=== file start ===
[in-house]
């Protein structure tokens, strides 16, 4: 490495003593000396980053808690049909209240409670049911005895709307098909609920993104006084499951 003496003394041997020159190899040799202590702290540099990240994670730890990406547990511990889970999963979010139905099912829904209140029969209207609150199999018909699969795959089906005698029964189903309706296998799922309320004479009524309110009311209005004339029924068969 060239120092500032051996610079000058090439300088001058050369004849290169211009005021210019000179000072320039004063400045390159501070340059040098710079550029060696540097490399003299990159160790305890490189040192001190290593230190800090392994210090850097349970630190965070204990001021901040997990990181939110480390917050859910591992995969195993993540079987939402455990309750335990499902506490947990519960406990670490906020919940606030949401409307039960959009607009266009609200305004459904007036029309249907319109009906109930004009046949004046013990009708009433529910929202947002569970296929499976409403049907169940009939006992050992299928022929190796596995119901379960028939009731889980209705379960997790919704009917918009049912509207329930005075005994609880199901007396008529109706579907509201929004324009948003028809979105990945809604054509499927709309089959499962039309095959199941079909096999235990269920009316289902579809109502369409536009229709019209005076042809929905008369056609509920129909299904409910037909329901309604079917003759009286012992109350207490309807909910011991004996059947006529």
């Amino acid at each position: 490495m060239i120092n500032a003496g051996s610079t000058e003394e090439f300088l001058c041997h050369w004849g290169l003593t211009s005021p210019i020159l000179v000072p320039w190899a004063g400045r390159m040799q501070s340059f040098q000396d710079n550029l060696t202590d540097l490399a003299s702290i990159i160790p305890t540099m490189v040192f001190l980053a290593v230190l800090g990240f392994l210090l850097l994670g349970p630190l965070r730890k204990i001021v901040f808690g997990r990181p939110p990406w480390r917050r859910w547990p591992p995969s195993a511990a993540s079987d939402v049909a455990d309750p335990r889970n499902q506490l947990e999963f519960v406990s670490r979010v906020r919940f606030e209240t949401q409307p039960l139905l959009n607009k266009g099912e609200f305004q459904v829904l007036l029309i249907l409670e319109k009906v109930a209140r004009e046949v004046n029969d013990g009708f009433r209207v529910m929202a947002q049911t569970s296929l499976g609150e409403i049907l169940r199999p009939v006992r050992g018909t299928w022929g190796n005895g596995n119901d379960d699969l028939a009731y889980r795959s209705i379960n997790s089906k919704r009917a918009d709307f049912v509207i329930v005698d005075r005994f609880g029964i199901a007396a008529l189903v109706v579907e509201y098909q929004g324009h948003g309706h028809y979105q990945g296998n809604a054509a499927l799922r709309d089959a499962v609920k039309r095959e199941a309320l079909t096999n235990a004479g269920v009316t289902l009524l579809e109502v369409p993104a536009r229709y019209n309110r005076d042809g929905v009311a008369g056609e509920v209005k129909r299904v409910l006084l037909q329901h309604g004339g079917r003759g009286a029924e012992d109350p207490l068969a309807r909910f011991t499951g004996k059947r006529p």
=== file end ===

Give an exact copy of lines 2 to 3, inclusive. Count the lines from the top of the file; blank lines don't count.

């Protein structure tokens, strides 16, 4: 490495003593000396980053808690049909209240409670049911005895709307098909609920993104006084499951 003496003394041997020159190899040799202590702290540099990240994670730890990406547990511990889970999963979010139905099912829904209140029969209207609150199999018909699969795959089906005698029964189903309706296998799922309320004479009524309110009311209005004339029924068969 060239120092500032051996610079000058090439300088001058050369004849290169211009005021210019000179000072320039004063400045390159501070340059040098710079550029060696540097490399003299990159160790305890490189040192001190290593230190800090392994210090850097349970630190965070204990001021901040997990990181939110480390917050859910591992995969195993993540079987939402455990309750335990499902506490947990519960406990670490906020919940606030949401409307039960959009607009266009609200305004459904007036029309249907319109009906109930004009046949004046013990009708009433529910929202947002569970296929499976409403049907169940009939006992050992299928022929190796596995119901379960028939009731889980209705379960997790919704009917918009049912509207329930005075005994609880199901007396008529109706579907509201929004324009948003028809979105990945809604054509499927709309089959499962039309095959199941079909096999235990269920009316289902579809109502369409536009229709019209005076042809929905008369056609509920129909299904409910037909329901309604079917003759009286012992109350207490309807909910011991004996059947006529």
């Amino acid at each position: 490495m060239i120092n500032a003496g051996s610079t000058e003394e090439f300088l001058c041997h050369w004849g290169l003593t211009s005021p210019i020159l000179v000072p320039w190899a004063g400045r390159m040799q501070s340059f040098q000396d710079n550029l060696t202590d540097l490399a003299s702290i990159i160790p305890t540099m490189v040192f001190l980053a290593v230190l800090g990240f392994l210090l850097l994670g349970p630190l965070r730890k204990i001021v901040f808690g997990r990181p939110p990406w480390r917050r859910w547990p591992p995969s195993a511990a993540s079987d939402v049909a455990d309750p335990r889970n499902q506490l947990e999963f519960v406990s670490r979010v906020r919940f606030e209240t949401q409307p039960l139905l959009n607009k266009g099912e609200f305004q459904v829904l007036l029309i249907l409670e319109k009906v109930a209140r004009e046949v004046n029969d013990g009708f009433r209207v529910m929202a947002q049911t569970s296929l499976g609150e409403i049907l169940r199999p009939v006992r050992g018909t299928w022929g190796n005895g596995n119901d379960d699969l028939a009731y889980r795959s209705i379960n997790s089906k919704r009917a918009d709307f049912v509207i329930v005698d005075r005994f609880g029964i199901a007396a008529l189903v109706v579907e509201y098909q929004g324009h948003g309706h028809y979105q990945g296998n809604a054509a499927l799922r709309d089959a499962v609920k039309r095959e199941a309320l079909t096999n235990a004479g269920v009316t289902l009524l579809e109502v369409p993104a536009r229709y019209n309110r005076d042809g929905v009311a008369g056609e509920v209005k129909r299904v409910l006084l037909q329901h309604g004339g079917r003759g009286a029924e012992d109350p207490l068969a309807r909910f011991t499951g004996k059947r006529p």